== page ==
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Hideyoshi by Mary Elizabeth Berry, summary and review

Posted May 22nd, 2016 at 09:41 PM by Lord Oda Nobunaga

A Review and summary of the historical book "Hideyoshi" by Mary Elizabeth Berry; one of the only English books and perhaps the best on this topic and historical personage.
Berry, Mary Elizabeth. Hideyoshi. London: Harvard University Press, 1982. 241 pages in all.

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Hideyoshi was the first book published by Professor Mary Elizabeth Berry in 1982. This book was similar in some aspects to her next book: The Culture of Civil War in Kyoto (1994) but different to her more cultural oriented book Japan in Print: Information and Nation in the Early Modern Period (2006). As can be seen by these books her research interests are grounded in the early modern period of Japanese history. Judging by “Hideyoshi” and “The Culture of Civil War in Kyoto” much of her research also focuses on politics and the political structure of the state, with the significance of Imperial authority as well as that of military power and the importance of the city of Kyoto. In fact Hideyoshi has many pages dedicated to an explanation of the events prior to Hideyoshi’s rule and how the power structure of the Shogun and Emperor destabilized; this is the main topic of “The Culture of Civil War in Kyoto” but can be found in “Hideyoshi” to provide some context in explaining the nature of Hideyoshi’s government and the circumstances that led to his rule. The major point of this work however is the importance of the figure of Toyotomi Hideyoshi to the reunification of the sixty six Japanese provinces and for his laying the groundwork for the rest of Japanese history. Her main argument was that Hideyoshi built upon the success of his master Nobunaga but that he implemented a federal system of government and kept himself under Imperial authority.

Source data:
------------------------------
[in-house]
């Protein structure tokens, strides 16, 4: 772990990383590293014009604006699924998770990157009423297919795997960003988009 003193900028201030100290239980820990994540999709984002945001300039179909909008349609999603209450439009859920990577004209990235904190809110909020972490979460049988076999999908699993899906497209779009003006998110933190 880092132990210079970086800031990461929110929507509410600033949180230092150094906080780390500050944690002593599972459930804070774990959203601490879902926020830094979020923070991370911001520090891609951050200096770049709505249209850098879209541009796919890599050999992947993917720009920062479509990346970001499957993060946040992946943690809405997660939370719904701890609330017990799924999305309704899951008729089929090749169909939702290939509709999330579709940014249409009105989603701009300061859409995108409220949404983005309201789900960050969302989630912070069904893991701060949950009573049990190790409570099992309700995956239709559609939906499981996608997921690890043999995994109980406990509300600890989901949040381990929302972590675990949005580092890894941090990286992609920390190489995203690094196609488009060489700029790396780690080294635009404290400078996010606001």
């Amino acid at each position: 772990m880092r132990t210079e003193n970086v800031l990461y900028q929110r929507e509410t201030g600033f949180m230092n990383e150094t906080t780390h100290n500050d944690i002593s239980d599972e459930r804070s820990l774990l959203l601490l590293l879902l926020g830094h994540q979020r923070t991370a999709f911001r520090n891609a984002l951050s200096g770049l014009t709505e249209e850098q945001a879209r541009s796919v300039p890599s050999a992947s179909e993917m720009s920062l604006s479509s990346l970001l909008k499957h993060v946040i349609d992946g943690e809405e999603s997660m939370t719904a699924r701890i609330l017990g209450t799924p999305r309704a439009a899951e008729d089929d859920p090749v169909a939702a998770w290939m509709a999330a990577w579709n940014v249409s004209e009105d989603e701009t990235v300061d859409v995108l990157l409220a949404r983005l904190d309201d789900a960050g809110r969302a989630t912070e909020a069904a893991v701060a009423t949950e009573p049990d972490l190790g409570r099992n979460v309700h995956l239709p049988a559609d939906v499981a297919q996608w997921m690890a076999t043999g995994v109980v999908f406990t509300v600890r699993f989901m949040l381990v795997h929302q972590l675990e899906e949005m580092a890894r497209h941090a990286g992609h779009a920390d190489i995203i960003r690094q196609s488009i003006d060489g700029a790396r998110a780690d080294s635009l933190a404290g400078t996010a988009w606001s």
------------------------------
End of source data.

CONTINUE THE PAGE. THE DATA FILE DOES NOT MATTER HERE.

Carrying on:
The book begins with a chapter entitled “The Toyotomi Peace” which serves to provide the reader with information on Toyotomi Hideyoshi’s legacy, extraordinary origins and the state of the country upon his death in 1598 (born in 1536), after the nation had been in civil war since 1467. The book starts with a description of Hideyoshi’s funerary rites as they buried him in Kyoto and shows the immediate consequences of his death. His successor Tokugawa Ieyasu (the founder of the Tokugawa Shogunate) closed his shrine in order to consolidate his own power among the peasants by making them forget the past rule of Hideyoshi. To drive its main point across here the book states that “Long before that time... Hideyoshi had become a legend. Storytellers endlessly recounted the tales of a leader who had changed his country more profoundly than any of his predecessors. A general who had unified Japan after a century of civil war, a governor who had laid the foundation for almost three hundred years of peacetime rule, and a showman without peer who had brought a new pageantry to power, Hideyoshi was the most remarkable man in premodern Japanese history” [1]. The next sentences mention that Hideyoshi was born a peasant and that by service to his lord, Oda Nobunaga the conqueror of over thirty of the sixty six provinces, he was promoted to a high ranking official in his army. After his lord was killed by another rebellious general Hideyoshi was able to avenge his master and become a powerful lord that would eventually conquer the rest of Japan. Through the use of skillful diplomacy and military power he unified Japan and brought many provincial lords into his power. He also patronized the arts, rebuilt many of the palaces, temples and towns and brought the people into a culture of peace. Eventually he would even go on a failed attempt to conquer Joseon Korea and Ming China. Despite all of these successes his young heir was overthrown by Tokugawa Ieyasu. Right after this summarization of events it states “His federation is our principal subject: the conquest and conciliation that made it possible, the motives that inspired an extraordinary powerful man to share authority with his daimyo, and the particular expressions that his federal settlement took” [2]. Within the first seven pages the most important people and events are outlined effectively.